Basic Training

Dog Training 101: What is Clicker Training?

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All successful dog training has been known to begin with one of the most basic preparations- clicker training. Clicker training is a method of animal training that is primarily founded on behavioral psychology which generally relies onto marking desirable behavior and then rewarding it. In clicker training, the desirable behavior of the animal is marked with the use of a clicker which is a mechanical device that creates a short, yet distinct, click sound that will tell the pet exactly when it is doing the right thing.

This well-defined form of communication enhanced with positive reinforcement is recognized not just as safe and humane, but as an effective means to teach any animal the behaviors it is mentally and physically capable of performing.

How does clicker training become effective?

Once an animal deliberately executes a particular behavior just to bring about a desired consequence, similar to what clicker-trained animals do, they are said to be learning through “operant conditioning”.  Animals, and even people, are also likely to associate an event, place, object, person, or action with a consequence, whether it is pleasant or unpleasant. Now, the more a specific event is paired with a certain consequence, the stronger the association will become. This kind of learning is known as “classical conditioning” which represents an automatic or reflexive behavior, rather than an intentional one.

At first, the clicker training makes use of classical conditioning, and it rapidly turns into operant conditioning the moment the animal intentionally repeats a particular action to earn a reward. While training by means of operant conditioning causes purposeful behavior, training made by classical conditioning gives rise to habitual behaviour.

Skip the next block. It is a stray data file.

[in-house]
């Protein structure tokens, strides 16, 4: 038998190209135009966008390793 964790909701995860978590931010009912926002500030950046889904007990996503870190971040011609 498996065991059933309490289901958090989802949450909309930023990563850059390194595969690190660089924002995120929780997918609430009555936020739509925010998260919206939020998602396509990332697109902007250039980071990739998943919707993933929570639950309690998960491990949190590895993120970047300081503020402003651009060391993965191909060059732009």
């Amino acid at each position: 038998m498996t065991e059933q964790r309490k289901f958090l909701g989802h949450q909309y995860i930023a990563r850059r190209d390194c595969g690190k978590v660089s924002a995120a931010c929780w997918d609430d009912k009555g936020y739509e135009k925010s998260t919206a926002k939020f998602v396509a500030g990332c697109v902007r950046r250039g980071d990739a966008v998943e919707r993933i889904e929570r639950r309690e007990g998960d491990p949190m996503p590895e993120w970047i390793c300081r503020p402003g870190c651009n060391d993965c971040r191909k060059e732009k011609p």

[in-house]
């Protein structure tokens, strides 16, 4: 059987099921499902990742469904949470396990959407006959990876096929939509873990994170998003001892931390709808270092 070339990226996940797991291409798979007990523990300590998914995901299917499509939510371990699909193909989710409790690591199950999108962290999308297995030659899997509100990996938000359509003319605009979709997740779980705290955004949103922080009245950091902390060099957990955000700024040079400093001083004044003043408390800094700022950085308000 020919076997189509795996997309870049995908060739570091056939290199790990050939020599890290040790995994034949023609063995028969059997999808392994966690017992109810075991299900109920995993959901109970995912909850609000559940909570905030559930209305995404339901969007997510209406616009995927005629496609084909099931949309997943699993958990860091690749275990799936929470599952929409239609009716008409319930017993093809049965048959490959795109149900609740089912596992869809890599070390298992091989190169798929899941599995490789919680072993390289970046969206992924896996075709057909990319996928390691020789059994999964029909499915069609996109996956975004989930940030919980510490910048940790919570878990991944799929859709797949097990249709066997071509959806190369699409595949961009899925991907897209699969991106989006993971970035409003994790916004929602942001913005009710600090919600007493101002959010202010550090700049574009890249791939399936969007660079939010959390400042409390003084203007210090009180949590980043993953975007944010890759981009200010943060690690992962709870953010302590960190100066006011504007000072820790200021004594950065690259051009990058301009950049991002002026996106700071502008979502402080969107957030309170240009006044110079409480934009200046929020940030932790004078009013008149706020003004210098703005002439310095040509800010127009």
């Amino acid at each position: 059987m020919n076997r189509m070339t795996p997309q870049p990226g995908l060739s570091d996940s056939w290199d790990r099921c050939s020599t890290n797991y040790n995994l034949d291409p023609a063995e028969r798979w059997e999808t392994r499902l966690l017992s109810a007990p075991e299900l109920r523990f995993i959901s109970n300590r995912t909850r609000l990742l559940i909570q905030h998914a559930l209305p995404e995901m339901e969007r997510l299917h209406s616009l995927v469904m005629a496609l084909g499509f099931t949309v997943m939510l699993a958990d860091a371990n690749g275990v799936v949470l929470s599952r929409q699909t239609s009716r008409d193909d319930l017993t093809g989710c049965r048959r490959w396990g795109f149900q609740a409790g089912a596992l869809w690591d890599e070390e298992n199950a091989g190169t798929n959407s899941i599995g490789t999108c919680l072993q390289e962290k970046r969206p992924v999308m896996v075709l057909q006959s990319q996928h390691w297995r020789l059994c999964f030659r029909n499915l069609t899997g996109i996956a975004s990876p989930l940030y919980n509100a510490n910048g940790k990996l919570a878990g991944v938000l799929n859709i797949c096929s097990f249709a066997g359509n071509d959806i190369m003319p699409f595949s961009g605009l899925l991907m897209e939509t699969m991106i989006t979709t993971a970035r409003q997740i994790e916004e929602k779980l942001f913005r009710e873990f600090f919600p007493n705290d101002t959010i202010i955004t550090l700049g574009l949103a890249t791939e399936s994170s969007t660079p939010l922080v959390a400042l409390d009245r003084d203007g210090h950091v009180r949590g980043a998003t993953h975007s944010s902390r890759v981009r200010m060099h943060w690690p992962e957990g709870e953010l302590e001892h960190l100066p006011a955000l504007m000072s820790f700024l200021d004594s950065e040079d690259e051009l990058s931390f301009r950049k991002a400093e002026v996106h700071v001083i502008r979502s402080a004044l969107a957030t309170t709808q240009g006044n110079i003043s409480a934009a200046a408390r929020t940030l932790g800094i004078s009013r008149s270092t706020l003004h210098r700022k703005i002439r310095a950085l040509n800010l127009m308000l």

So, why use clicker training?

The key distinction between clicker training and many other forms of reward-based training is that the animal is told precisely which specific behavior earned it a reward. The information is conveyed through the unique click sound produced by the device that occurs simultaneously with the desired behavior. The action is then succeeded by a reward.

Without hearing a click at the time a particular behavior is being executed, the animal may not be able to connect the reward with such action. Or the animal may associate the reward with another, undesirable behavior. Nonetheless, with the click sound, a trainer would be able to precisely mark the action so that the animal would know exactly what it was doing.

No wonder, clicker trainers call the click a kind of an “even marker.” The click sound also bridges the behavior and its reward, known as a “bridging signal.”

Is my dog a good candidate for clicker training?

Not all dogs will immediately respond to the clicker. You may need to spend some extra time teaching him that the click is followed by a reward. Have a seat with your clicker and some treats. Click and give a treat. Repeat as often as you need to to be sure the dog associating a click with a treat.

Do you clicker train your dogs? Do you have any tips or tricks to share with our readers? We’d love to hear them!

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  1. The click sound is an “event marker,” not an “even marker.” I think this is a typo.

    I have never found a dog that doesn’t respond to clicker training. The only dogs that I have found to be slower to respond are dogs that have been trained with correction or punishment. These dogs tend to be “shut down,” unwilling to offer behaviors. They have not learned to think, like clicker savvy dogs.

    I usually spend just a few seconds conditioning a dog to the clicker, but even a dog that has not been properly conditioned will quickly learn to associate the click with a food reward. I usually count out 10 food treats and simply click and then treat 10 times to condition the dog to the clicker.

    Clicker training is highly versatile – it can be used for behavior modification as well as training in all kinds of animals.

    For more information about clicker training see my articles on Animal Info Publications:

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